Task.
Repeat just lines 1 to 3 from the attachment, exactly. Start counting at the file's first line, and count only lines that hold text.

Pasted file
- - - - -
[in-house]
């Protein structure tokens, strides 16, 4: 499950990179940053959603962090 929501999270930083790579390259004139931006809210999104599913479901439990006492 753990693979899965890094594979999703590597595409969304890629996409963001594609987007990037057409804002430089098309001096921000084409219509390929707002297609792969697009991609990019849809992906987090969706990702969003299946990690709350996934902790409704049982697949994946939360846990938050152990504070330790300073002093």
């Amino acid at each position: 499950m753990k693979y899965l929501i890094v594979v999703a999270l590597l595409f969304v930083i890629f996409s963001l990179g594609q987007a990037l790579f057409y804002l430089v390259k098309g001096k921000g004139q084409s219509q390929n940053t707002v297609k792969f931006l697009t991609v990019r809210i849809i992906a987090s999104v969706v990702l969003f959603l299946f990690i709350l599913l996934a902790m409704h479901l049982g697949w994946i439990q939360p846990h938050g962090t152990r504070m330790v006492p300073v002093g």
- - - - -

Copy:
[in-house]
């Protein structure tokens, strides 16, 4: 499950990179940053959603962090 929501999270930083790579390259004139931006809210999104599913479901439990006492 753990693979899965890094594979999703590597595409969304890629996409963001594609987007990037057409804002430089098309001096921000084409219509390929707002297609792969697009991609990019849809992906987090969706990702969003299946990690709350996934902790409704049982697949994946939360846990938050152990504070330790300073002093």
């Amino acid at each position: 499950m753990k693979y899965l929501i890094v594979v999703a999270l590597l595409f969304v930083i890629f996409s963001l990179g594609q987007a990037l790579f057409y804002l430089v390259k098309g001096k921000g004139q084409s219509q390929n940053t707002v297609k792969f931006l697009t991609v990019r809210i849809i992906a987090s999104v969706v990702l969003f959603l299946f990690i709350l599913l996934a902790m409704h479901l049982g697949w994946i439990q939360p846990h938050g962090t152990r504070m330790v006492p300073v002093g």